This article was published for CBS News in 2021.
SOLANO COUNTY (CBS13) - A Solano County woman is left trying to figure out what's next after losing nearly everything, including animals, at her parent's ranch because of the LNU Lightning Complex fires burning near Vacaville.
"We had just built everything back up but then poof – gone," Christa Patrillo Haefner said.
Patrillo Haefner posted an emotional video on Facebook as she returned to her parents' ranch Wednesday morning searching for any of her animals she could save.
"Oh no, oh no, oh no," she repeats in the video while calling out the names of her horses. The flames, she said, were intense.
"The embers were coming in sideways and everything was catching around us," she said. "It came in hot. It came in fast. We tried to fight it, but there was no fighting it."
Patrillo Haefner is no stranger to fire. She said she's encountered fourteen different ones over the last six years. This one was the worst.
"We were just starting to recover from a house fire where we lost all of our personal belongings in 2018, now we lost everything again," Patrillo Haefner said.
She kept her personal belongings and much of her business in a storage container that melted in the blaze. The fire spread across the ranch in minutes.
"COVID affected my business and I was just starting to come back," she said. "Now I have nothing."
Patrillo Haefner raises livestock and is a double trainer. Her animals are her pride and joy, but she knew the inevitable – dozens of them, including horses and baby goats, didn't live.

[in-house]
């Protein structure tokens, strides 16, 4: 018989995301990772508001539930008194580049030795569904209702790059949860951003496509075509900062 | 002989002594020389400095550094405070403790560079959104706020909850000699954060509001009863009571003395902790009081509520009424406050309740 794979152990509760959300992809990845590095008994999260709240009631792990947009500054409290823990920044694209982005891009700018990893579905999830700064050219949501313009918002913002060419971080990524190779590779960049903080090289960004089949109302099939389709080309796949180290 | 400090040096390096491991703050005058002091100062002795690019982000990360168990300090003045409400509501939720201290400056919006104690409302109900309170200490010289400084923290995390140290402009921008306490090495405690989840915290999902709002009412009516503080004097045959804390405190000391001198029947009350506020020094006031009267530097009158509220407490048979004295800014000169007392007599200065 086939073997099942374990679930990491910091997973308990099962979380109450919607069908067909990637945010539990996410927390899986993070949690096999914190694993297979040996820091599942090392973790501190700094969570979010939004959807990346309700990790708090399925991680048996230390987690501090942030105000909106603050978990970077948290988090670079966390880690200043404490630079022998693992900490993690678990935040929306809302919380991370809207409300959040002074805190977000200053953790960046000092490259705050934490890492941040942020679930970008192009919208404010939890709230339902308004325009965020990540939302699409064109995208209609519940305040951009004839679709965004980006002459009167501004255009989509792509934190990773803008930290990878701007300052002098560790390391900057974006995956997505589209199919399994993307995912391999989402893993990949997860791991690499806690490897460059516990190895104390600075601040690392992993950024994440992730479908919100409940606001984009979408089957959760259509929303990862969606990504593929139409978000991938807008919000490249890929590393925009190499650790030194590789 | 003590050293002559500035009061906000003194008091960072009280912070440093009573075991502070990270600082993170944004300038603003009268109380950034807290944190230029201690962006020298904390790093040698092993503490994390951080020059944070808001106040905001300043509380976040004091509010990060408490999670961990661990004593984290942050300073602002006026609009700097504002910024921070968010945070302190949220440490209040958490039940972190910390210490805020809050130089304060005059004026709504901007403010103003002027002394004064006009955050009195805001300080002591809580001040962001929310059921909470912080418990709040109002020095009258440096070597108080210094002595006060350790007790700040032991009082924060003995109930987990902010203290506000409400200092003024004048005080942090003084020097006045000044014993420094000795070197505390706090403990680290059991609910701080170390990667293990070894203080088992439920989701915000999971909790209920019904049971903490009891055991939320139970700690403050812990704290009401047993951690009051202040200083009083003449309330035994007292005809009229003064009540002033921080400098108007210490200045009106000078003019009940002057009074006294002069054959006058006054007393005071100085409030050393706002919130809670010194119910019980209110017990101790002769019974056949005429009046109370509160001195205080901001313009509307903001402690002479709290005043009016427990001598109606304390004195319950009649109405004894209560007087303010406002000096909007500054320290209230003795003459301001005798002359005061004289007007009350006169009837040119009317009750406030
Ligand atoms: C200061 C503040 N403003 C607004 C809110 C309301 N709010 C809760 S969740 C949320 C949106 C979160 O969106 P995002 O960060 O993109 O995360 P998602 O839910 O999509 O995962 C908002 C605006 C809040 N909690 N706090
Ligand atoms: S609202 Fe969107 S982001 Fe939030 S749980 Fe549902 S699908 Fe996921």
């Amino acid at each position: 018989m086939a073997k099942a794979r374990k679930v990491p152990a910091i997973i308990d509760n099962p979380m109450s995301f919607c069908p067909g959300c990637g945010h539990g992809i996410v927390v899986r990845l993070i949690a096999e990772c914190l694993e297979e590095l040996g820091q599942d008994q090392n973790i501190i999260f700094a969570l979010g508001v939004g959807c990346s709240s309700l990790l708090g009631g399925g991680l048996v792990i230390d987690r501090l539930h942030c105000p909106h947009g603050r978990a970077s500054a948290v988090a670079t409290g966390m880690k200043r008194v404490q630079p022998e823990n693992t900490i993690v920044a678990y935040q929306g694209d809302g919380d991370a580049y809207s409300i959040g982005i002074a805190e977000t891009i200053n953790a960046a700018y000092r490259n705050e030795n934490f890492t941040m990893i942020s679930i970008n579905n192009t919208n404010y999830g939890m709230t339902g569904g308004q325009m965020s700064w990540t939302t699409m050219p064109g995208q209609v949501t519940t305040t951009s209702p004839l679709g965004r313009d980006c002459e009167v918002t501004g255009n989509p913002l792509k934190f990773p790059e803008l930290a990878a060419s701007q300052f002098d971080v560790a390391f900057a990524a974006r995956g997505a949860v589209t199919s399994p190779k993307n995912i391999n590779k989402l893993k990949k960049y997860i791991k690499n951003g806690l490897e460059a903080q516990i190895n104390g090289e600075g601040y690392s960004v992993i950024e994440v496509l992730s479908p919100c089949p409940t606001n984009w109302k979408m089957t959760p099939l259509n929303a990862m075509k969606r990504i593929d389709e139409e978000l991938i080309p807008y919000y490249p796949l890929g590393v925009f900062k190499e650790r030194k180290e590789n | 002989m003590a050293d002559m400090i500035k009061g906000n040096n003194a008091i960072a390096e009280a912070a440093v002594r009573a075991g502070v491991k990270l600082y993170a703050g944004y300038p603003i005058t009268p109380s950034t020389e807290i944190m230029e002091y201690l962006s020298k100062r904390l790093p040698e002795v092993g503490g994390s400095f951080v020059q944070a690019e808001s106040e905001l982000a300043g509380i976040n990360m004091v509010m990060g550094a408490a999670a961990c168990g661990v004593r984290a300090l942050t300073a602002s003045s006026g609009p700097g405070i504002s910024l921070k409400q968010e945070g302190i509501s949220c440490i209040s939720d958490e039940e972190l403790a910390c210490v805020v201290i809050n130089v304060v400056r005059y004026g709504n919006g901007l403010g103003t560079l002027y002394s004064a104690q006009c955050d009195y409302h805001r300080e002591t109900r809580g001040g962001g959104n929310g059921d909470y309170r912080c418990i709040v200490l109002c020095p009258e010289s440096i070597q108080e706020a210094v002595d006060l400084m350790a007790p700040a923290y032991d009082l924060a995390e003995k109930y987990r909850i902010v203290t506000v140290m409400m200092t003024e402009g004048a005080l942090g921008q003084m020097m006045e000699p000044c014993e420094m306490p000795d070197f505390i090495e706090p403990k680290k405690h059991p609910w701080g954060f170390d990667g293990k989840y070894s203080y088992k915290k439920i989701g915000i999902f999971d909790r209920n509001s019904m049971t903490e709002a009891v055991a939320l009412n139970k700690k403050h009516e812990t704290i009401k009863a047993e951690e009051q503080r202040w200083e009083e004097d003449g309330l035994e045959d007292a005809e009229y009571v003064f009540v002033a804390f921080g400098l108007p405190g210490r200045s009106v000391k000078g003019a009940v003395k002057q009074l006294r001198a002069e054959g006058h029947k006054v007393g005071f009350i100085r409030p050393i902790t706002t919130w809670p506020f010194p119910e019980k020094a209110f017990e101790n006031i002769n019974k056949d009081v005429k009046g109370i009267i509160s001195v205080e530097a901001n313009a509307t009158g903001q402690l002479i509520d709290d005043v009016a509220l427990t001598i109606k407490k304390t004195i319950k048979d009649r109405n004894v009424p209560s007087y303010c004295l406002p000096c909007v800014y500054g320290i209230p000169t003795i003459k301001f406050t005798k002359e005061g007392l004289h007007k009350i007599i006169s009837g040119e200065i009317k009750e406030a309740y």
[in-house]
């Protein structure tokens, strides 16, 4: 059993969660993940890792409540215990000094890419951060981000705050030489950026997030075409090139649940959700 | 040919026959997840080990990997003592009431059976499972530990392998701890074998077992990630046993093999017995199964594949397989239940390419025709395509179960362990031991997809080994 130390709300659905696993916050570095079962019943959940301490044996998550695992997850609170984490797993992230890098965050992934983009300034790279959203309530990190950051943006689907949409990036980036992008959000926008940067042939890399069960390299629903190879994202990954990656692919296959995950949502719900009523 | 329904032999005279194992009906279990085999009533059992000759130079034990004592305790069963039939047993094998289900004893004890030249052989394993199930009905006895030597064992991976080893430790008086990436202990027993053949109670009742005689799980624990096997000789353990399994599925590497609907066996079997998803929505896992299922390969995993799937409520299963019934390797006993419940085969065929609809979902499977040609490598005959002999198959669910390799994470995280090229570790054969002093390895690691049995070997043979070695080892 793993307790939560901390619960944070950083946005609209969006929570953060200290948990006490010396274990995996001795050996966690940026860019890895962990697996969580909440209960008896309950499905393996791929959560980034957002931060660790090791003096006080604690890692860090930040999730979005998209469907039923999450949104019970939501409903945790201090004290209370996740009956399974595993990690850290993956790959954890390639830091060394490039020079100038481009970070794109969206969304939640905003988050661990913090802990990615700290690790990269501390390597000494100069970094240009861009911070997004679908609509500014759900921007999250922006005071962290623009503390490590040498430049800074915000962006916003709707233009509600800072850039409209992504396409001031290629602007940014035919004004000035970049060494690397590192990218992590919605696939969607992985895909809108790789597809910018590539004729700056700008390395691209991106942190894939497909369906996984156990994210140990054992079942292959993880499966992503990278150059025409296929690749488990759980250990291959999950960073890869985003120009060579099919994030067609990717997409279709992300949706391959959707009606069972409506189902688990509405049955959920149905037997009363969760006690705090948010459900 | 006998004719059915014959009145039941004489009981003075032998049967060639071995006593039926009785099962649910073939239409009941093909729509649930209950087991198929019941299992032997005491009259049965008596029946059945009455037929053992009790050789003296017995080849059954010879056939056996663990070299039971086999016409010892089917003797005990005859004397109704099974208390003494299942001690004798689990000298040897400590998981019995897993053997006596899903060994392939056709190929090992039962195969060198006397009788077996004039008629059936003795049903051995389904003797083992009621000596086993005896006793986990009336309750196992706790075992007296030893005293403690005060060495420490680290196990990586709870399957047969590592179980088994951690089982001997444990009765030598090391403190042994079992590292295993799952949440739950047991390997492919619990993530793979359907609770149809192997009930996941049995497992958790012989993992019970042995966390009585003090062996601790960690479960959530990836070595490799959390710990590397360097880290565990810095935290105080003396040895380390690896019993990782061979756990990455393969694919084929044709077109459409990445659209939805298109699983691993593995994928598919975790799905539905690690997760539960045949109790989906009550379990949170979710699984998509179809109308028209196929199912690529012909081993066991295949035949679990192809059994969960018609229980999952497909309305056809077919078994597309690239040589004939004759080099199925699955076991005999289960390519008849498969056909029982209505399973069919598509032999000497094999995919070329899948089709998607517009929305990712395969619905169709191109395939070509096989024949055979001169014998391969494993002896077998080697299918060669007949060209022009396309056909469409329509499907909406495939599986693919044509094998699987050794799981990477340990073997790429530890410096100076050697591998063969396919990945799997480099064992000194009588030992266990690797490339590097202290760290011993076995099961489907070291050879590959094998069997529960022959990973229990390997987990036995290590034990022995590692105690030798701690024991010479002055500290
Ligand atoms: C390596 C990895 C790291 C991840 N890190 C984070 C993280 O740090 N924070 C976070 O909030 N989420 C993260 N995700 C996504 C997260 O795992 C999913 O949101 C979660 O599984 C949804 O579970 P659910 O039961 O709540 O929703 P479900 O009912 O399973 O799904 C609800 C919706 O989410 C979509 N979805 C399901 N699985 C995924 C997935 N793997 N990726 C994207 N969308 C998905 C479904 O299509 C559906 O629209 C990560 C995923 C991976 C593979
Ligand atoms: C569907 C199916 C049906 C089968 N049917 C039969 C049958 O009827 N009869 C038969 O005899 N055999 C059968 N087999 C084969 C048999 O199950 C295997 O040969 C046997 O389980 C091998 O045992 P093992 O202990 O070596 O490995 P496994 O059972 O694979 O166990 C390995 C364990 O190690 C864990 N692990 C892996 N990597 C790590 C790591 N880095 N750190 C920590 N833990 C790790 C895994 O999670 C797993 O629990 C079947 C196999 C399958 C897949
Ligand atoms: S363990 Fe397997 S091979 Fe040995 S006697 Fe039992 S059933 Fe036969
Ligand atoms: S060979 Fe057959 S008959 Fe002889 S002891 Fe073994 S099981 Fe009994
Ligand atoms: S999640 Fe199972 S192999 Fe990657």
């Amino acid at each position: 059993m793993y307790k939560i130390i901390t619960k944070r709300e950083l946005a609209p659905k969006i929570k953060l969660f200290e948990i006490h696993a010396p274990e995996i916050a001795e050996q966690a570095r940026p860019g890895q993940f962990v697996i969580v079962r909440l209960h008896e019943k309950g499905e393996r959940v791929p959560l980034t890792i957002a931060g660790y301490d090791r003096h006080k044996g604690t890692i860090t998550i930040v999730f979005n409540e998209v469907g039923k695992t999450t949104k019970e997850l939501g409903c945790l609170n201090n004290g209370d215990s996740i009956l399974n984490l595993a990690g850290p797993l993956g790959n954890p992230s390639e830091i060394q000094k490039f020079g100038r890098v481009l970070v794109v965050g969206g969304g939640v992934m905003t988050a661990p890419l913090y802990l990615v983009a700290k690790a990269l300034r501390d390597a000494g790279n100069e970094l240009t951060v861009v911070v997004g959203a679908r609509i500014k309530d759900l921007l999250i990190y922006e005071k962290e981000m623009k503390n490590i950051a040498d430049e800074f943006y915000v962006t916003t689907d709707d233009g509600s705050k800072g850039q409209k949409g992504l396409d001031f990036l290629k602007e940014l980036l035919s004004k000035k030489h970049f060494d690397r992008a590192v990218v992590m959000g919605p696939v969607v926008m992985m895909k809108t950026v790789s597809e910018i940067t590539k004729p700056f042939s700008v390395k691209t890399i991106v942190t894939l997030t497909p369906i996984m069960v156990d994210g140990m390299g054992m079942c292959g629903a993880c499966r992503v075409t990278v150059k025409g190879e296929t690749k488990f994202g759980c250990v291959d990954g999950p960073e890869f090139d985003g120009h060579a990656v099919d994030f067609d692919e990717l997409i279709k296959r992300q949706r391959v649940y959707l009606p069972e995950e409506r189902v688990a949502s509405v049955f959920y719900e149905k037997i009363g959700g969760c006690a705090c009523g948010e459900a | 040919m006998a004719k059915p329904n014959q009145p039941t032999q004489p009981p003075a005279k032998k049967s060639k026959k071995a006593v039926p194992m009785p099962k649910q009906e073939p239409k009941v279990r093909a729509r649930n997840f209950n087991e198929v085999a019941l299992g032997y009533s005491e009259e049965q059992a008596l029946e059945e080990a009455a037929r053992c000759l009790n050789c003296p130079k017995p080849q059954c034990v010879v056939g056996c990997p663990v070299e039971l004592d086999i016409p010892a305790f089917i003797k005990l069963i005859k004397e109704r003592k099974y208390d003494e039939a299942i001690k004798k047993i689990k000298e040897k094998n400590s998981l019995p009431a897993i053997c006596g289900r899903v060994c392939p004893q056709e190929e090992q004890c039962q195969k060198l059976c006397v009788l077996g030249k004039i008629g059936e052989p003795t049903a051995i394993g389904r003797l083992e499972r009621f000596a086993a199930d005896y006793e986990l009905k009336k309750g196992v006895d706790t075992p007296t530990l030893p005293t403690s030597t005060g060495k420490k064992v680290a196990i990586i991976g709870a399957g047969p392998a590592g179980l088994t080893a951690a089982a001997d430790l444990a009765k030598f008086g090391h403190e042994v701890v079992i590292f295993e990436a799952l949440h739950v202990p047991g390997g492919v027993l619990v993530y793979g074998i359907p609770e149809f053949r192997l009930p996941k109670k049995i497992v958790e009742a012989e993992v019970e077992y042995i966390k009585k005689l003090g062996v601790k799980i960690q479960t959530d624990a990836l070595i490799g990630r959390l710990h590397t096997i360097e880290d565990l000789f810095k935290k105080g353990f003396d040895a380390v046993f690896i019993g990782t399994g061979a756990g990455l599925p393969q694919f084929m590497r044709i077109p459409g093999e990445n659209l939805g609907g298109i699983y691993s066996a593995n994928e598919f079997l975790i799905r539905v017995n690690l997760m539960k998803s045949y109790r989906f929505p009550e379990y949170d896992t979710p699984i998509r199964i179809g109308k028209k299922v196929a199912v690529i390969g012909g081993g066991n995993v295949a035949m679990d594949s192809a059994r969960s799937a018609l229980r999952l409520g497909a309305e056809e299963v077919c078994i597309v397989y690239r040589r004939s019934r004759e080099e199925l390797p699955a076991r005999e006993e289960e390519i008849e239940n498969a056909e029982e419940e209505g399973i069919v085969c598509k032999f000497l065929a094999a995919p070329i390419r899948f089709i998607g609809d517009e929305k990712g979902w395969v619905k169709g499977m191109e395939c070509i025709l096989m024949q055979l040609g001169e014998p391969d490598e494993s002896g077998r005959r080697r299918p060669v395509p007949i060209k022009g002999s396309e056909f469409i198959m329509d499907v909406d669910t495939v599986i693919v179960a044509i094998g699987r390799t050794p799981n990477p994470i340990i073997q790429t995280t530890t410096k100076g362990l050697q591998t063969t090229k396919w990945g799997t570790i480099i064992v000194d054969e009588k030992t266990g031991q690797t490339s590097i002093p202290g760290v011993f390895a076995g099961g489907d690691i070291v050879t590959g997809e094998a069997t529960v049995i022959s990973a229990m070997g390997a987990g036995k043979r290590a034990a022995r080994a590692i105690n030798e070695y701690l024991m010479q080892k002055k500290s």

"There's been a lot of tears. Still a lot of tears," she said.
Though fortunately, some of her animals did. Some of her horses are at a friend's house safe and sound. Goats and pigs she couldn't evacuate were still alive when she returned to the ranch on Thursday in hopes they would be, giving them their first meal since the fire began.
"I did not expect this," she said.
But many others didn't either. The fire came as such a surprise and a shock to those forced to evacuate Wednesday morning, grabbing anything they could before leaving safely.
"I'm just one person out of many," Patrillo Haefner said.
With next to nothing left, she's hoping someway - somehow - she and her family can find a way to rise from the ashes.
One of those first steps is figuring out how to feed the animals that survived. Food she had been stocking up on that was meant to last until March, because of the pandemic, ended up burning in the blaze.